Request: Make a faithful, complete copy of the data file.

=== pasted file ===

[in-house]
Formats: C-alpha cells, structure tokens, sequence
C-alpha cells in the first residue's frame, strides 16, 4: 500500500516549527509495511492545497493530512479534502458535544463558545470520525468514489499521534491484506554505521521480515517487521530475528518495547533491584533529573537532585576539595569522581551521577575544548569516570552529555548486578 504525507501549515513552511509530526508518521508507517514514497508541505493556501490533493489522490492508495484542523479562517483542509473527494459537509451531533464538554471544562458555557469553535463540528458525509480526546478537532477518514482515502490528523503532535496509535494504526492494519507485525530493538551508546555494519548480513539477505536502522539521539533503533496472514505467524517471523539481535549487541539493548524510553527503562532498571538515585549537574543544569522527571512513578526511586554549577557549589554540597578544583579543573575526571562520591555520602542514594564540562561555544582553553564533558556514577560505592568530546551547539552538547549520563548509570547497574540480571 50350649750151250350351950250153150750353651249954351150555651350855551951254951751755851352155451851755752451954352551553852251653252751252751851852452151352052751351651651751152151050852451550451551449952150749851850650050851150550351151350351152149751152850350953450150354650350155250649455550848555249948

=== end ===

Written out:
[in-house]
Formats: C-alpha cells, structure tokens, sequence
C-alpha cells in the first residue's frame, strides 16, 4: 500500500516549527509495511492545497493530512479534502458535544463558545470520525468514489499521534491484506554505521521480515517487521530475528518495547533491584533529573537532585576539595569522581551521577575544548569516570552529555548486578 504525507501549515513552511509530526508518521508507517514514497508541505493556501490533493489522490492508495484542523479562517483542509473527494459537509451531533464538554471544562458555557469553535463540528458525509480526546478537532477518514482515502490528523503532535496509535494504526492494519507485525530493538551508546555494519548480513539477505536502522539521539533503533496472514505467524517471523539481535549487541539493548524510553527503562532498571538515585549537574543544569522527571512513578526511586554549577557549589554540597578544583579543573575526571562520591555520602542514594564540562561555544582553553564533558556514577560505592568530546551547539552538547549520563548509570547497574540480571 50350649750151250350351950250153150750353651249954351150555651350855551951254951751755851352155451851755752451954352551553852251653252751252751851852452151352052751351651651751152151050852451550451551449952150749851850650050851150550351151350351152149751152850350953450150354650350155250649455550848555249948